They’re the unwritten rules for building in Boston : Hire union. Woo the neighbors. Appease advocates, and pony up cash for “community benefits” like parks or bike lanes or even a church roof. That’s how business with the city gets done.
But some of those rules — and the subtle ways they’re enforced — could be upended following this week’s convictions of two top City Hall aides in federal court on charges that they pressured a music festival organizer into hiring union stagehands.
The unexpected verdicts, and the indictments that preceded them, have blurred an already fuzzy line between negotiation and criminal activity, say lawyers, community advocates, and others who routinely do business with City Hall. Now, some say, federal prosecutors have sent a message that could stifle the give-and-take of city politics.
“It’s like trying to kill a fly with a sledgehammer,” said Mark Erlich, former head of the New England Regional Council of Carpenters. “If advocacy is criminalized, I think we’re in big trouble.”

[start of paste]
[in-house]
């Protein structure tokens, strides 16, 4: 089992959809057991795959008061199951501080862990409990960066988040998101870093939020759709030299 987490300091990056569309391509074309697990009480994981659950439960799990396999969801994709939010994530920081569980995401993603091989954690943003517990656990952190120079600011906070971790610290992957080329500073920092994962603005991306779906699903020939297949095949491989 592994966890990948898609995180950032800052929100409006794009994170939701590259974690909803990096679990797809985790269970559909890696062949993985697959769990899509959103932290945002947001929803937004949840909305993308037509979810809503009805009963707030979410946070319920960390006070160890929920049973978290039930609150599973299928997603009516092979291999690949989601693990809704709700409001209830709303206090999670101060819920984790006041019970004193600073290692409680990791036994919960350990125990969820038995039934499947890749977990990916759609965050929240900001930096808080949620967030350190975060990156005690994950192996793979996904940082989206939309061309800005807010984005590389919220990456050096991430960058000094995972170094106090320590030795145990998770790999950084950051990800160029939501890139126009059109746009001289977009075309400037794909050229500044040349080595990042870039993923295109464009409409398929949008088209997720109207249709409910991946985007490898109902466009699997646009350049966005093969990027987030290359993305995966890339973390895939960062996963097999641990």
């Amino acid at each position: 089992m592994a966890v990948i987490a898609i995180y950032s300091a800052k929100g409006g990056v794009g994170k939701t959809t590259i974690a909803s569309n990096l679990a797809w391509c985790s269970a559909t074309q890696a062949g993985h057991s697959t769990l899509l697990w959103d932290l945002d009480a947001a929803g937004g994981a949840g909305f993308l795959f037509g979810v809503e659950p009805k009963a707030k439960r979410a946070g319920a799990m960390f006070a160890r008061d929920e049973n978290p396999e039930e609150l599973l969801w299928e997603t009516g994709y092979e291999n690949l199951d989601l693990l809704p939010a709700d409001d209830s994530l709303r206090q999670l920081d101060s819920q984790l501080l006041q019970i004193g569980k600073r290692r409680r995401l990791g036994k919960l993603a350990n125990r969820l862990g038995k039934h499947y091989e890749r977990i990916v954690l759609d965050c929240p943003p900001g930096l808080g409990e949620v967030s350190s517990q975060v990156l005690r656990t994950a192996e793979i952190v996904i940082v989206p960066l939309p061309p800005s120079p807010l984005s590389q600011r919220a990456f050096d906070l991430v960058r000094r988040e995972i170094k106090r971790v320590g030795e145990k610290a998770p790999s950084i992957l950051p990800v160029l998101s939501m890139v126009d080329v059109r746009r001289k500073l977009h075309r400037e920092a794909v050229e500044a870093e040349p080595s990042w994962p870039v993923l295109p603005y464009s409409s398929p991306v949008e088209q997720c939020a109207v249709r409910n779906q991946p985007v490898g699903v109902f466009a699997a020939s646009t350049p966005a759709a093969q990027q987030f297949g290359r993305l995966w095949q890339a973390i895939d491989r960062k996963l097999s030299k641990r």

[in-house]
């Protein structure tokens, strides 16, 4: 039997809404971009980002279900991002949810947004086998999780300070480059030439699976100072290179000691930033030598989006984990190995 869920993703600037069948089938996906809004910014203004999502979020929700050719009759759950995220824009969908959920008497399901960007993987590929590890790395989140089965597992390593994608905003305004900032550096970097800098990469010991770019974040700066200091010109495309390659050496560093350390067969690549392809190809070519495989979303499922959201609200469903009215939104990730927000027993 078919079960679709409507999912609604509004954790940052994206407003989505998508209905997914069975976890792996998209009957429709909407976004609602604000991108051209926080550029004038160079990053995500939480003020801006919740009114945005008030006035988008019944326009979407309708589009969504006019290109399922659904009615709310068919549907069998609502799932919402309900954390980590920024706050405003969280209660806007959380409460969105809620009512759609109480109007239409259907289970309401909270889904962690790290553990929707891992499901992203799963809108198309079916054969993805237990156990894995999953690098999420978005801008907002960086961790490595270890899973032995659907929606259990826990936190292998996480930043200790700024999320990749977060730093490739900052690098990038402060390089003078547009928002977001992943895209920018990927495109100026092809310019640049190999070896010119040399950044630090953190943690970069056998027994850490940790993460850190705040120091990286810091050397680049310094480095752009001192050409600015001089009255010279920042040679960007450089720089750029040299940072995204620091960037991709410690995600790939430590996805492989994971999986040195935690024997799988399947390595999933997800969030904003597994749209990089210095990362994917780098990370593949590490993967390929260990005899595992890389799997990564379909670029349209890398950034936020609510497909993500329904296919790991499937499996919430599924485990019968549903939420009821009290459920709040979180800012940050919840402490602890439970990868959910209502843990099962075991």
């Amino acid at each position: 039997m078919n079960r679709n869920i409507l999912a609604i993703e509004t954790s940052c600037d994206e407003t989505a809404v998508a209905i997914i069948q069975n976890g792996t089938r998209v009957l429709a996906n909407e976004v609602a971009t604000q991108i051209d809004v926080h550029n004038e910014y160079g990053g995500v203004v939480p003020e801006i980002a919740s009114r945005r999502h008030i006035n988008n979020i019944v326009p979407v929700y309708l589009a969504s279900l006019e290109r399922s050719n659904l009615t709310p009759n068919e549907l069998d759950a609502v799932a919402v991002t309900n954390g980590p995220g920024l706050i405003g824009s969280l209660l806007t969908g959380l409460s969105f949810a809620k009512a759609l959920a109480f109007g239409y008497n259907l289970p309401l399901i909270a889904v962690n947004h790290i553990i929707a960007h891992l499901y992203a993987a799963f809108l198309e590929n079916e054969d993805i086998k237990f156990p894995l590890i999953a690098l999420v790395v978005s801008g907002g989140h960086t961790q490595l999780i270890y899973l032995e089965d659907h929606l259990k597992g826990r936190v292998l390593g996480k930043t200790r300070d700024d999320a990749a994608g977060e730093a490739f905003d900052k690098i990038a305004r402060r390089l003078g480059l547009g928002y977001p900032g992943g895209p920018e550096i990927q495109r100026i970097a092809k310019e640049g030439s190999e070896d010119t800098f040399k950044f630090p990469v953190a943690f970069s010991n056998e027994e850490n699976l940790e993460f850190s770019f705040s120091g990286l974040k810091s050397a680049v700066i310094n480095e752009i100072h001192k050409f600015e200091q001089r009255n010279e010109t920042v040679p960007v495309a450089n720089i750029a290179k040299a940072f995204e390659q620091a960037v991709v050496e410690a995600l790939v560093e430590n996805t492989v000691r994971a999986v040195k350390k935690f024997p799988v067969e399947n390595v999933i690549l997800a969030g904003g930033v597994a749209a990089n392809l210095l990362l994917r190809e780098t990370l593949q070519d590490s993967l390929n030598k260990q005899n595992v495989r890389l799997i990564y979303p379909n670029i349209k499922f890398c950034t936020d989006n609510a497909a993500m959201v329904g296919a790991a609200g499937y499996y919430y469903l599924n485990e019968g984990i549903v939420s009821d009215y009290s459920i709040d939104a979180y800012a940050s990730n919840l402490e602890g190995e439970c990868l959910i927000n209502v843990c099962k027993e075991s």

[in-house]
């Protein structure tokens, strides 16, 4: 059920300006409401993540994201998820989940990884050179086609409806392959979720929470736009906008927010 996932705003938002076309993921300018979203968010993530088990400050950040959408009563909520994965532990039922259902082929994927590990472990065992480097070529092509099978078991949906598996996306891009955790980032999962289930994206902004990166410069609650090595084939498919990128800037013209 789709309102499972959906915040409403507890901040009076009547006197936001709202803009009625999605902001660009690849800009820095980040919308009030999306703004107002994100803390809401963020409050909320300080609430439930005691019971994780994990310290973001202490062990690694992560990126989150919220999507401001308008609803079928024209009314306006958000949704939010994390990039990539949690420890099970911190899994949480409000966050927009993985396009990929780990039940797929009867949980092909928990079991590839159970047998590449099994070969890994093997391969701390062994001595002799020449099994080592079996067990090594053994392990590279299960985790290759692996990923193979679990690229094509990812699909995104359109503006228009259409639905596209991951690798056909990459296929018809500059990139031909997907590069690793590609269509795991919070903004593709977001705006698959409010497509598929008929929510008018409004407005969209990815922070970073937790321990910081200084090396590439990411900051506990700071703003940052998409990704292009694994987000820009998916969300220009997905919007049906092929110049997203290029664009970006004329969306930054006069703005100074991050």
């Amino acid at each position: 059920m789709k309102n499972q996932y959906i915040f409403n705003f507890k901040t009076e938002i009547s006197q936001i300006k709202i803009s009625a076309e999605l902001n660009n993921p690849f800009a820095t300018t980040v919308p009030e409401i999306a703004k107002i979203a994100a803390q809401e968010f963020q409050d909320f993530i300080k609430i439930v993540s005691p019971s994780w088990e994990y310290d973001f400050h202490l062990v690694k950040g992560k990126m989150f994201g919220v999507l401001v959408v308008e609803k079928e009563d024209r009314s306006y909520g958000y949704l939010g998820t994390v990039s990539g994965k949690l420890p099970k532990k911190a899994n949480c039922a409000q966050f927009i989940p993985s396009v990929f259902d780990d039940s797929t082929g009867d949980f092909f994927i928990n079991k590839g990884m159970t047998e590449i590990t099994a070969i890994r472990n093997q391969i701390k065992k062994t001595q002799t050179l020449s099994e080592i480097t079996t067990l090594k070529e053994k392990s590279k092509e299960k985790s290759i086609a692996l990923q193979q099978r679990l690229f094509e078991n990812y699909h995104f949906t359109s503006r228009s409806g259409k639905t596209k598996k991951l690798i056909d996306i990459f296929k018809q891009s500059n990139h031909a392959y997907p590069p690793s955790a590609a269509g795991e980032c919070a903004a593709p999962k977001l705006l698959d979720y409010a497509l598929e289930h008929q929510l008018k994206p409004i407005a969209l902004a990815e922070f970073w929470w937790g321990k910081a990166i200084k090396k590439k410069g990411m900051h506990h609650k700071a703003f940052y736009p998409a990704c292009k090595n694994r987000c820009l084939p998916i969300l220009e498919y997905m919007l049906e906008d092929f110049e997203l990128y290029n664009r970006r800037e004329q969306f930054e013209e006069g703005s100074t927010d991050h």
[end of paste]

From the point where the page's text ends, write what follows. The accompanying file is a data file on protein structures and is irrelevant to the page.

In court, former city tourism chief Kenneth Brissette and head of intergovernmental affairs Timothy Sullivan said they were acting in their official capacity, and received no personal payment, when they encouraged promoters of the Boston Calling music festival in 2014 to hire union stagehands. Prosecutors argued they were carrying out Mayor Martin J. Walsh’s political agenda by encouraging the union work. On Wednesday, 12 jurors handed out the guilty verdicts after six hours of deliberations.
The original allegations date back to a few months after Walsh was first elected with widespread union support — a time when federal prosecutors were probing concerns of union strong-arming on projects scattered throughout Greater Boston.